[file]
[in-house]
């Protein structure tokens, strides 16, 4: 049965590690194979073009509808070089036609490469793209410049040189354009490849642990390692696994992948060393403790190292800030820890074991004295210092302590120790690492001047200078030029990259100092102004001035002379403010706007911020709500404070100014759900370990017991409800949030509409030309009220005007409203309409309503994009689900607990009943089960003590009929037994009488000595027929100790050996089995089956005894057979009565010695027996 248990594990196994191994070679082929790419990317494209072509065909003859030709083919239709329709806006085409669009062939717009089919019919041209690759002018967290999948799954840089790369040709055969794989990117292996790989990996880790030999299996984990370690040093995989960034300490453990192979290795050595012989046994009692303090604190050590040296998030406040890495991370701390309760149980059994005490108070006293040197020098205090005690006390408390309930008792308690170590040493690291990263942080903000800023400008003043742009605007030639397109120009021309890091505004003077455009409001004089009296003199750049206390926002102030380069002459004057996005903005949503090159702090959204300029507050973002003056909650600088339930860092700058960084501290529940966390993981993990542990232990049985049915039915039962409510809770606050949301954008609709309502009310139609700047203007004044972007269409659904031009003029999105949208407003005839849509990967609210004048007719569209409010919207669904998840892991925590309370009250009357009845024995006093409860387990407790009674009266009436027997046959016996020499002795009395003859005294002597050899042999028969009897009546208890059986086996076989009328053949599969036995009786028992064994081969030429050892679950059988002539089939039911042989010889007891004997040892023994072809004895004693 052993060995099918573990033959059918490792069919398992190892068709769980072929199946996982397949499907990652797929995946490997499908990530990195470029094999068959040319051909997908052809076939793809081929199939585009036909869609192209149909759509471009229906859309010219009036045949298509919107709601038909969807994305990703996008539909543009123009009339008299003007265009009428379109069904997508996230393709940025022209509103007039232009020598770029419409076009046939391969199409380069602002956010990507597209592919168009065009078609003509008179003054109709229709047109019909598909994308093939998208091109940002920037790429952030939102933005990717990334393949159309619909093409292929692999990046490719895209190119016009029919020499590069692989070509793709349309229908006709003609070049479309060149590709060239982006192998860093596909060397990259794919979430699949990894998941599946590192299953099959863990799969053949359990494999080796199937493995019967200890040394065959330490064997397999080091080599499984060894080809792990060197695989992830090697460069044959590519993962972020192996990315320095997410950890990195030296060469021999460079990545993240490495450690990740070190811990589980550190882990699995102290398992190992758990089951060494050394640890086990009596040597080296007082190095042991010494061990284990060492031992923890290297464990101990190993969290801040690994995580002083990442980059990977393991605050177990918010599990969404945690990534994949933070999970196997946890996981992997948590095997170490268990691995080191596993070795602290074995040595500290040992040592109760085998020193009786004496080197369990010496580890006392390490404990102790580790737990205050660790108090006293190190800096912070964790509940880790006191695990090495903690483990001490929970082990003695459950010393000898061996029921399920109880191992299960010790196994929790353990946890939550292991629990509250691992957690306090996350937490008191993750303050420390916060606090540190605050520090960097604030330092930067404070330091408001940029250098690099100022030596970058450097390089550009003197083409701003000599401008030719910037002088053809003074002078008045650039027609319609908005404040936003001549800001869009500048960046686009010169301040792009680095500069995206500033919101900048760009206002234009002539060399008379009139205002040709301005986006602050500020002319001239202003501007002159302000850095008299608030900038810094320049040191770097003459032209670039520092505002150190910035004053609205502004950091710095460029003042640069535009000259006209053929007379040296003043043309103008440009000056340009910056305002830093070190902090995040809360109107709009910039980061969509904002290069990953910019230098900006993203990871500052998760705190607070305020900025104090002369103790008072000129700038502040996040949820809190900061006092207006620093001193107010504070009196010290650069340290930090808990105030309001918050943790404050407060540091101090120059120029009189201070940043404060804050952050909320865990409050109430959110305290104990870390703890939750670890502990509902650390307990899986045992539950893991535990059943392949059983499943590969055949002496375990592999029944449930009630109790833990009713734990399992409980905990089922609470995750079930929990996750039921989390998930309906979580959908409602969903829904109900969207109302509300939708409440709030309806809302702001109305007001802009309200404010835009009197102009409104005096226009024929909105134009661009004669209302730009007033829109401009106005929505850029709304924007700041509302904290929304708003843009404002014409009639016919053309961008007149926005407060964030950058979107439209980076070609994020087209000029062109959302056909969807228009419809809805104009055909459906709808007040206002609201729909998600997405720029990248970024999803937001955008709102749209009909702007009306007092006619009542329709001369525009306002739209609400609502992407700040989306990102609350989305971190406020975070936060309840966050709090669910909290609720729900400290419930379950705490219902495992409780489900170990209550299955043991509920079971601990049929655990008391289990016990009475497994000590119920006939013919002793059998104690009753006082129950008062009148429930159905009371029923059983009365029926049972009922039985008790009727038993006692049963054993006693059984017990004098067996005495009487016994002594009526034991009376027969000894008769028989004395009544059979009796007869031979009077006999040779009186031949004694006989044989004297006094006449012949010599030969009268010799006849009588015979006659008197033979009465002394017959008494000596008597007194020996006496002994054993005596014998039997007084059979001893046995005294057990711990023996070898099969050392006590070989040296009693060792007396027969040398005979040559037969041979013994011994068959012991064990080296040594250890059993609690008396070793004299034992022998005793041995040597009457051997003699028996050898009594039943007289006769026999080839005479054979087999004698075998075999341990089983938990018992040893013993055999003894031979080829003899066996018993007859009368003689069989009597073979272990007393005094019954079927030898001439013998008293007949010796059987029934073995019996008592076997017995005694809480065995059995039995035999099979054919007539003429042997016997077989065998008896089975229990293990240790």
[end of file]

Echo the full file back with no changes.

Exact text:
[in-house]
């Protein structure tokens, strides 16, 4: 049965590690194979073009509808070089036609490469793209410049040189354009490849642990390692696994992948060393403790190292800030820890074991004295210092302590120790690492001047200078030029990259100092102004001035002379403010706007911020709500404070100014759900370990017991409800949030509409030309009220005007409203309409309503994009689900607990009943089960003590009929037994009488000595027929100790050996089995089956005894057979009565010695027996 248990594990196994191994070679082929790419990317494209072509065909003859030709083919239709329709806006085409669009062939717009089919019919041209690759002018967290999948799954840089790369040709055969794989990117292996790989990996880790030999299996984990370690040093995989960034300490453990192979290795050595012989046994009692303090604190050590040296998030406040890495991370701390309760149980059994005490108070006293040197020098205090005690006390408390309930008792308690170590040493690291990263942080903000800023400008003043742009605007030639397109120009021309890091505004003077455009409001004089009296003199750049206390926002102030380069002459004057996005903005949503090159702090959204300029507050973002003056909650600088339930860092700058960084501290529940966390993981993990542990232990049985049915039915039962409510809770606050949301954008609709309502009310139609700047203007004044972007269409659904031009003029999105949208407003005839849509990967609210004048007719569209409010919207669904998840892991925590309370009250009357009845024995006093409860387990407790009674009266009436027997046959016996020499002795009395003859005294002597050899042999028969009897009546208890059986086996076989009328053949599969036995009786028992064994081969030429050892679950059988002539089939039911042989010889007891004997040892023994072809004895004693 052993060995099918573990033959059918490792069919398992190892068709769980072929199946996982397949499907990652797929995946490997499908990530990195470029094999068959040319051909997908052809076939793809081929199939585009036909869609192209149909759509471009229906859309010219009036045949298509919107709601038909969807994305990703996008539909543009123009009339008299003007265009009428379109069904997508996230393709940025022209509103007039232009020598770029419409076009046939391969199409380069602002956010990507597209592919168009065009078609003509008179003054109709229709047109019909598909994308093939998208091109940002920037790429952030939102933005990717990334393949159309619909093409292929692999990046490719895209190119016009029919020499590069692989070509793709349309229908006709003609070049479309060149590709060239982006192998860093596909060397990259794919979430699949990894998941599946590192299953099959863990799969053949359990494999080796199937493995019967200890040394065959330490064997397999080091080599499984060894080809792990060197695989992830090697460069044959590519993962972020192996990315320095997410950890990195030296060469021999460079990545993240490495450690990740070190811990589980550190882990699995102290398992190992758990089951060494050394640890086990009596040597080296007082190095042991010494061990284990060492031992923890290297464990101990190993969290801040690994995580002083990442980059990977393991605050177990918010599990969404945690990534994949933070999970196997946890996981992997948590095997170490268990691995080191596993070795602290074995040595500290040992040592109760085998020193009786004496080197369990010496580890006392390490404990102790580790737990205050660790108090006293190190800096912070964790509940880790006191695990090495903690483990001490929970082990003695459950010393000898061996029921399920109880191992299960010790196994929790353990946890939550292991629990509250691992957690306090996350937490008191993750303050420390916060606090540190605050520090960097604030330092930067404070330091408001940029250098690099100022030596970058450097390089550009003197083409701003000599401008030719910037002088053809003074002078008045650039027609319609908005404040936003001549800001869009500048960046686009010169301040792009680095500069995206500033919101900048760009206002234009002539060399008379009139205002040709301005986006602050500020002319001239202003501007002159302000850095008299608030900038810094320049040191770097003459032209670039520092505002150190910035004053609205502004950091710095460029003042640069535009000259006209053929007379040296003043043309103008440009000056340009910056305002830093070190902090995040809360109107709009910039980061969509904002290069990953910019230098900006993203990871500052998760705190607070305020900025104090002369103790008072000129700038502040996040949820809190900061006092207006620093001193107010504070009196010290650069340290930090808990105030309001918050943790404050407060540091101090120059120029009189201070940043404060804050952050909320865990409050109430959110305290104990870390703890939750670890502990509902650390307990899986045992539950893991535990059943392949059983499943590969055949002496375990592999029944449930009630109790833990009713734990399992409980905990089922609470995750079930929990996750039921989390998930309906979580959908409602969903829904109900969207109302509300939708409440709030309806809302702001109305007001802009309200404010835009009197102009409104005096226009024929909105134009661009004669209302730009007033829109401009106005929505850029709304924007700041509302904290929304708003843009404002014409009639016919053309961008007149926005407060964030950058979107439209980076070609994020087209000029062109959302056909969807228009419809809805104009055909459906709808007040206002609201729909998600997405720029990248970024999803937001955008709102749209009909702007009306007092006619009542329709001369525009306002739209609400609502992407700040989306990102609350989305971190406020975070936060309840966050709090669910909290609720729900400290419930379950705490219902495992409780489900170990209550299955043991509920079971601990049929655990008391289990016990009475497994000590119920006939013919002793059998104690009753006082129950008062009148429930159905009371029923059983009365029926049972009922039985008790009727038993006692049963054993006693059984017990004098067996005495009487016994002594009526034991009376027969000894008769028989004395009544059979009796007869031979009077006999040779009186031949004694006989044989004297006094006449012949010599030969009268010799006849009588015979006659008197033979009465002394017959008494000596008597007194020996006496002994054993005596014998039997007084059979001893046995005294057990711990023996070898099969050392006590070989040296009693060792007396027969040398005979040559037969041979013994011994068959012991064990080296040594250890059993609690008396070793004299034992022998005793041995040597009457051997003699028996050898009594039943007289006769026999080839005479054979087999004698075998075999341990089983938990018992040893013993055999003894031979080829003899066996018993007859009368003689069989009597073979272990007393005094019954079927030898001439013998008293007949010796059987029934073995019996008592076997017995005694809480065995059995039995035999099979054919007539003429042997016997077989065998008896089975229990293990240790």